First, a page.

by Aria Socratous.
Molyvos has established itself as a destination restaurant in Manhattan, and has built a loyal following building its reputation as one of the most renowned Greek restaurants in New York City. Nestled in Manhattan’s Midtown West neighborhood, just a block away from Carnegie Hall, Molyvos was a pioneer when it first opened, 20 years ago, bringing rustic Greek cuisine to a new level of elegance and sophistication amid décor inspired by Greece’s romantic seaside villages. Its name was inspired by the seaside village on the Greek island of Lesvos where the Livanos family roots originate.
Molyvos is known throughout Manhattan for its rustic Greek country cooking. Executive Chef Carlos Carreto takes diners on a Grecian culinary journey through a variety of mezedes and appetizers, as well as hyper-local specialty Greek cheese and honey, fresh fish, wild greens and savory pies – all accompanied by the largest all-Greek wine list in the U.S.
The list counts five hundred and fifty Greek wines! It features the most extensive selection of Greek wines available in the United States, boasting an award-winning wine list comprised of more than 500 labels that represent over 50 wineries in Greece. Its comprehensive wine list encourages diners to experiment, including 50 wines by the glass that change regularly and focus on unknown regions in Greece
The restaurant also features 14 different varieties of Greece’s national aperitif, Ouzo, in addition to the wine list, as well as a wide selection of beers from Greece and around the Mediterranean. Between refreshing Ouzo-based cocktails, like the Lesvos Lemonada, and wines only found in Molyvos’ beverage program gives diners an experience that can’t be duplicated anywhere else.
Nick Livanos and his family started the restaurant business twenty years ago and now twenty years later, the business is still active and successful.
Molyvos provides a big variety of authentic and traditional Greek dishes that are not easy to find in the cosmopolitan environment of NYC such as lahano cabbage, kouneli stifado (braised rabbit with caramelized onions), beets and skordalia, lamb shank yuvetsi. It also provides a large fish selection like lavraki, tsipoura and pink snapper from Greece, black sea bass from Montauk, red snapper from Florida, sardines from Portugal, wild prawns from Guatemala and Dover Sole from Holland.
According to Mr Livanos, all the meals and the deserts are homemade and they are using the most fresh ingredients.
“We decided to open 20 years ago. In 1997. We used to run another restaurant at that time but we always wanted to open a Greek restaurant with my family, my father, my brothers, we always talked about it. When the location presented itself at 7th Ave, it was one of the situations we had to act very quickly, so we signed a lease within a couple of weeks and then we went to Greece and we did additional research. It was something we always wanted to do. We also love our village, Molyvos in Mytilini in which we go every year, so we couldn’t find a better name. We have a family house there which is 100 years old now. It was an inspiration that worked out very successfully in a very short period.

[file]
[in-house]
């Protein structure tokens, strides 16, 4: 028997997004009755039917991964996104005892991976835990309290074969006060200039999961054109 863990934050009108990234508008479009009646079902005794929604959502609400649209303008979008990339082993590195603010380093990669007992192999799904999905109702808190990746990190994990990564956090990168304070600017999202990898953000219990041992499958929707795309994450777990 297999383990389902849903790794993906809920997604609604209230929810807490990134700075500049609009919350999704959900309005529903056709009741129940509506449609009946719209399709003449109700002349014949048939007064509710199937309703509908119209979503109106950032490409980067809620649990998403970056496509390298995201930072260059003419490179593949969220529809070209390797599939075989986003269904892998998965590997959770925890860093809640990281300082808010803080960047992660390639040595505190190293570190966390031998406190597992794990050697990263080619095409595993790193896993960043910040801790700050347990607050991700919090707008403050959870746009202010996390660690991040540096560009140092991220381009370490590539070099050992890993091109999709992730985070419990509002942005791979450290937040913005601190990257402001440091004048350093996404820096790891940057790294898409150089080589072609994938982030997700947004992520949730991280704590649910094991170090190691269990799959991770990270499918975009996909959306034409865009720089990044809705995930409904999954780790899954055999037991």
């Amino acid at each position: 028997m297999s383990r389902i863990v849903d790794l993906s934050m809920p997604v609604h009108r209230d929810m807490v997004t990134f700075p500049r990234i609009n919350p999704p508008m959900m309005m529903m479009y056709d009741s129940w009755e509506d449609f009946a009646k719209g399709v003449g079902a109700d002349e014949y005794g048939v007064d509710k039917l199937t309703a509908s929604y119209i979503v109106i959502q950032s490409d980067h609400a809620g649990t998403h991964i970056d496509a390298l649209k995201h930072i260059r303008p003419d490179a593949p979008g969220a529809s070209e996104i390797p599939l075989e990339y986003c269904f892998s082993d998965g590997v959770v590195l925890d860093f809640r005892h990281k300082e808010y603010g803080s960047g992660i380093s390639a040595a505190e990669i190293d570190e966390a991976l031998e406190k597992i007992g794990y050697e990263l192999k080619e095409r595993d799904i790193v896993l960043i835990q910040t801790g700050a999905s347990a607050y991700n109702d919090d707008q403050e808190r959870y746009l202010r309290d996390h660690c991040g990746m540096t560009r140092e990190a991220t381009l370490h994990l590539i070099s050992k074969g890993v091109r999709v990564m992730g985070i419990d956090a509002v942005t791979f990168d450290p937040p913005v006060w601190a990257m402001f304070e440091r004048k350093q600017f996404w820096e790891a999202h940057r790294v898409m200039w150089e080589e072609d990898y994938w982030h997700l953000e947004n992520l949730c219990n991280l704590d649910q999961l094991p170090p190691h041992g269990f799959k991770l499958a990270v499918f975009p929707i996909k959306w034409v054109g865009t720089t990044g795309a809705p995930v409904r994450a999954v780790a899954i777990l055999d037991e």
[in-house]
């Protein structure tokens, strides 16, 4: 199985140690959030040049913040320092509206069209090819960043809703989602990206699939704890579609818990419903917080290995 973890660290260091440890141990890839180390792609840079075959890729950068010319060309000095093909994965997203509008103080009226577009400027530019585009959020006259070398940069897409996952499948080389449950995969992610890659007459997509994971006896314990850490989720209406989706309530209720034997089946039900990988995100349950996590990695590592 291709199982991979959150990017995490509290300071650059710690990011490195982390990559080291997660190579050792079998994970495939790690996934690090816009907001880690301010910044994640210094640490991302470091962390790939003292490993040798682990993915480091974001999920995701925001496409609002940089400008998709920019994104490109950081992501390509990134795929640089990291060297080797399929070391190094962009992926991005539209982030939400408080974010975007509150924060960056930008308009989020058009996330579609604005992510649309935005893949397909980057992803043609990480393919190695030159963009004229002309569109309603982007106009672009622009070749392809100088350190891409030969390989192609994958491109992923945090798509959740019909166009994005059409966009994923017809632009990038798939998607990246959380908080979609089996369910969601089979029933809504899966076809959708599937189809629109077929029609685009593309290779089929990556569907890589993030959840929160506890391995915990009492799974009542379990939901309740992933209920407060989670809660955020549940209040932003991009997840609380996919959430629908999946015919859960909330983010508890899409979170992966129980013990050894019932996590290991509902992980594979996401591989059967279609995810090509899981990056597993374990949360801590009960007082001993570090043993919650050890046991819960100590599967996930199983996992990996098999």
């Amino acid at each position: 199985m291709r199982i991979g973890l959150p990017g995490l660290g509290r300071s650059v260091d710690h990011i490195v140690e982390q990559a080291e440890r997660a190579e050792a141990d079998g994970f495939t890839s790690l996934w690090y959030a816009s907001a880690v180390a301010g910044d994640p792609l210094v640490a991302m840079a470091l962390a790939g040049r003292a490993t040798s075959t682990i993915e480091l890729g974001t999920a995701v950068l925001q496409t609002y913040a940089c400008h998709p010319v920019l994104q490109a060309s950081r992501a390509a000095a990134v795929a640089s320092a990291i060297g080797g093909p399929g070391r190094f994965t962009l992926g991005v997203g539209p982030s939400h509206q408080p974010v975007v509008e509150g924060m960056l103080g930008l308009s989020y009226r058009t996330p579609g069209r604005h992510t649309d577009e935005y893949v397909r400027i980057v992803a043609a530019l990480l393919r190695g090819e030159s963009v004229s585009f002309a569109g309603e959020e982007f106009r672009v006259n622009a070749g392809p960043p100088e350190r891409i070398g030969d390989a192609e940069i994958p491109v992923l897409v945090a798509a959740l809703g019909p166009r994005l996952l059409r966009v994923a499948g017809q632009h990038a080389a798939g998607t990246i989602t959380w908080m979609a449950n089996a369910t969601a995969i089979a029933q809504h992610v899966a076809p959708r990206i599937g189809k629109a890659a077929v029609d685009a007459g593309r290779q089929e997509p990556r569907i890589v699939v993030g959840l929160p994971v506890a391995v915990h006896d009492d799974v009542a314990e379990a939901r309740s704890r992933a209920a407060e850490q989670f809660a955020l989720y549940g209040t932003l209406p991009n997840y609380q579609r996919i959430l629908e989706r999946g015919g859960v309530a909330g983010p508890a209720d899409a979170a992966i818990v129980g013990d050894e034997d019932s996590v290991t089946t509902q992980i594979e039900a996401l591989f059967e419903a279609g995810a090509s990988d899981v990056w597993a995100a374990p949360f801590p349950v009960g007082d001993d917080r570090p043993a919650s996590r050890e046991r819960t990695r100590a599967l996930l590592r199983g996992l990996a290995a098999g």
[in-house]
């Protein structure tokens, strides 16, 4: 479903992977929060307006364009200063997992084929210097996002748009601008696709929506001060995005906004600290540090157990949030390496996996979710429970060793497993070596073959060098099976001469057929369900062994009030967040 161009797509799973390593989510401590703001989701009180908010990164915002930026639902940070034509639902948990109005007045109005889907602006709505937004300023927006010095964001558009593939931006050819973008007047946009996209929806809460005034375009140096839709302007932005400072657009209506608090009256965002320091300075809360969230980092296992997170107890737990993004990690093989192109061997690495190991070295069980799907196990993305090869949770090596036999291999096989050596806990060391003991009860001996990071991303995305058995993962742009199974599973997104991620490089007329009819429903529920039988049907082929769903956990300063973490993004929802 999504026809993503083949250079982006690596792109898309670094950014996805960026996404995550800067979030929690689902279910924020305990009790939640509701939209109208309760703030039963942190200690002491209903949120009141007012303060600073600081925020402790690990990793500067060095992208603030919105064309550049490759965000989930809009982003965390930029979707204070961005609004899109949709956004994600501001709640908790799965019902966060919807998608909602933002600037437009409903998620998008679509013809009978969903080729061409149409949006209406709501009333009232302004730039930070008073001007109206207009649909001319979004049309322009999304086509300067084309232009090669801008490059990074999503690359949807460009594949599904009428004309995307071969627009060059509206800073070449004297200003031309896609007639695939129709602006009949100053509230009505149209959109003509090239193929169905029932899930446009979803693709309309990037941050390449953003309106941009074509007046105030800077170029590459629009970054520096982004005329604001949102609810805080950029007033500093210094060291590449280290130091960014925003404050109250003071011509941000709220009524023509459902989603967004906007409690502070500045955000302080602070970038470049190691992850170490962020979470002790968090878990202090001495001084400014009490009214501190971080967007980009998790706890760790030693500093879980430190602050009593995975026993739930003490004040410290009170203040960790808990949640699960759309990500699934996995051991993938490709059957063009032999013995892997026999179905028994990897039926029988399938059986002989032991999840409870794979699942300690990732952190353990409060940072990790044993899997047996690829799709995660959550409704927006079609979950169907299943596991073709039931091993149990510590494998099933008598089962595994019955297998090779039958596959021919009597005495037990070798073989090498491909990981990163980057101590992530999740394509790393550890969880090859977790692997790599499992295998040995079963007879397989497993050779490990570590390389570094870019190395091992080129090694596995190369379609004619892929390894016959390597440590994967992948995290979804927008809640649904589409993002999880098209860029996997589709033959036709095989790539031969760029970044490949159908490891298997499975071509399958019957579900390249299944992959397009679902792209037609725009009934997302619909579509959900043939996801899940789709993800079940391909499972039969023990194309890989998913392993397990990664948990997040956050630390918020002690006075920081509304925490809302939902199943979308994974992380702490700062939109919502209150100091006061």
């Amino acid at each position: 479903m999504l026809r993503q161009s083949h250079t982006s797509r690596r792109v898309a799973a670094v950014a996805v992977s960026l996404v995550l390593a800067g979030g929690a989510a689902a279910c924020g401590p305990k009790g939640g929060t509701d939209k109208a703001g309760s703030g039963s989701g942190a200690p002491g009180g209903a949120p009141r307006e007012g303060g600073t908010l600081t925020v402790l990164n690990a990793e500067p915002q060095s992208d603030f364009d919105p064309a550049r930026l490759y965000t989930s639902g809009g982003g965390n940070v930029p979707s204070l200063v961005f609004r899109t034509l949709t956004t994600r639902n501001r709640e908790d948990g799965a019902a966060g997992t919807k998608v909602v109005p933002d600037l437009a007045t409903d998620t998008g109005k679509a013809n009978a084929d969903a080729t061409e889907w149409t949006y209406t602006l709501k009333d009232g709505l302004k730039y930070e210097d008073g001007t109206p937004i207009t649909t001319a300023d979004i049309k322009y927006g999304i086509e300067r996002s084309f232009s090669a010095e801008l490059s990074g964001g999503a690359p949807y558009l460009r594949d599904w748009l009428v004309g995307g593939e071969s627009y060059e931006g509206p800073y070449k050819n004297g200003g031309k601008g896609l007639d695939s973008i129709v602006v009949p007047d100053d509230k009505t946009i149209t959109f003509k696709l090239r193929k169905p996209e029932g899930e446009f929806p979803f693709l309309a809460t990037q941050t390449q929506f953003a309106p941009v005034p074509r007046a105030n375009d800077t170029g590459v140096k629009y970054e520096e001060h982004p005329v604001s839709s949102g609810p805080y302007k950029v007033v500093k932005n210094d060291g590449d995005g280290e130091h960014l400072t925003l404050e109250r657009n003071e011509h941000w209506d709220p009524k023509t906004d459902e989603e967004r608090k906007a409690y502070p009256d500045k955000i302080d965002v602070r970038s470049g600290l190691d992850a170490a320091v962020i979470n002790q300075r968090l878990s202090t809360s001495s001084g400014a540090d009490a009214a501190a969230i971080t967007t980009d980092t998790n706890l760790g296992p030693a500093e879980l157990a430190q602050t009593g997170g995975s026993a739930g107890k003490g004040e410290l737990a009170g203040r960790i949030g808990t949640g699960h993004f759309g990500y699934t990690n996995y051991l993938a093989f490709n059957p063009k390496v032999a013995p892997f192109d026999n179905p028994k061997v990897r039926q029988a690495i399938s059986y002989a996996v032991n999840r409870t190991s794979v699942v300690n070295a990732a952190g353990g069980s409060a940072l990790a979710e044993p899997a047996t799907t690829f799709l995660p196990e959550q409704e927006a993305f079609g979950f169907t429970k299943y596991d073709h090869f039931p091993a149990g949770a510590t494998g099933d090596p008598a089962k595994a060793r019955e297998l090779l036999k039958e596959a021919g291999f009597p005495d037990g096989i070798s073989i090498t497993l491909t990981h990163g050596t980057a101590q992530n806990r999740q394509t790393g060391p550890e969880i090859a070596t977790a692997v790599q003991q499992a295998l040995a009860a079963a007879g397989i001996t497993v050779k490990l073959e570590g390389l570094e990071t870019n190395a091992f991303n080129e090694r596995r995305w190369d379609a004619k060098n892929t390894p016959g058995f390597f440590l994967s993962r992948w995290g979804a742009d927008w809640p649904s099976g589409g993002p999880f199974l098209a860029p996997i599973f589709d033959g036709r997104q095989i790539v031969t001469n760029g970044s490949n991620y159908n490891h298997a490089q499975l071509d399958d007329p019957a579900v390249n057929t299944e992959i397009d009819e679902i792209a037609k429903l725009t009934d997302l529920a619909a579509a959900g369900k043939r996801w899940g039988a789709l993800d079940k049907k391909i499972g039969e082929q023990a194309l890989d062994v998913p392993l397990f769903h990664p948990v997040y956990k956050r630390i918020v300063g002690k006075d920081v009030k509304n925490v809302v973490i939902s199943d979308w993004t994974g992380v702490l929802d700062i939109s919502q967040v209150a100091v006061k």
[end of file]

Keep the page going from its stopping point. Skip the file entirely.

The consistency and the quality in the cooking, the fact that we have the largest Greek wine list is the key of our success. We have almost 600 different Greek wines, all from Greece.
We have a big selection of spreads, tarama, fava Santorini, tomato manouri, melitzanosalata and roasted pumpkin tahini dip. Now that is our 20th anniversary we’ve been featuring some dishes from 20 years ago but the menu is still the same. Herbes, spices, honey, olive oil, vinegar, feta come from Greece. From Mytilini we import feta and ladotyri, smoked feta and olive oil. “Mr Livanos contends.
Molyvos restaurant has strong Greek clientele from all over the world, Australia, US, Canada, Europe that visit the restaurant every time they travel to NYC.
“Our clients are international. We are the first on their lists. Celebrities like Halle Berry and Jessica Sara Parker visit us too.
Mr Livanos believes that Greek cuisine in New York City is more than a trend, it’s a matter of philosophy of the Mediterranean diet, so he recently took the decision to open another Greek restaurant in two months under the name Ousia in Manhattan’s midtown area. The new restaurant is going to offer medium sized plates,, a little bigger than the meze dishes.
Celebrating the lifestyle and food that represents the delicious, healthful way that people in Greece eat, Molyvos’ main goal is to bring filoxenia – the Greek style of hospitality – to the heart of New York City. The warm, friendly service makes guests feel as if they’re in a Greek home and the food forms a paean to the variety and seasonality inherent in Greek cuisine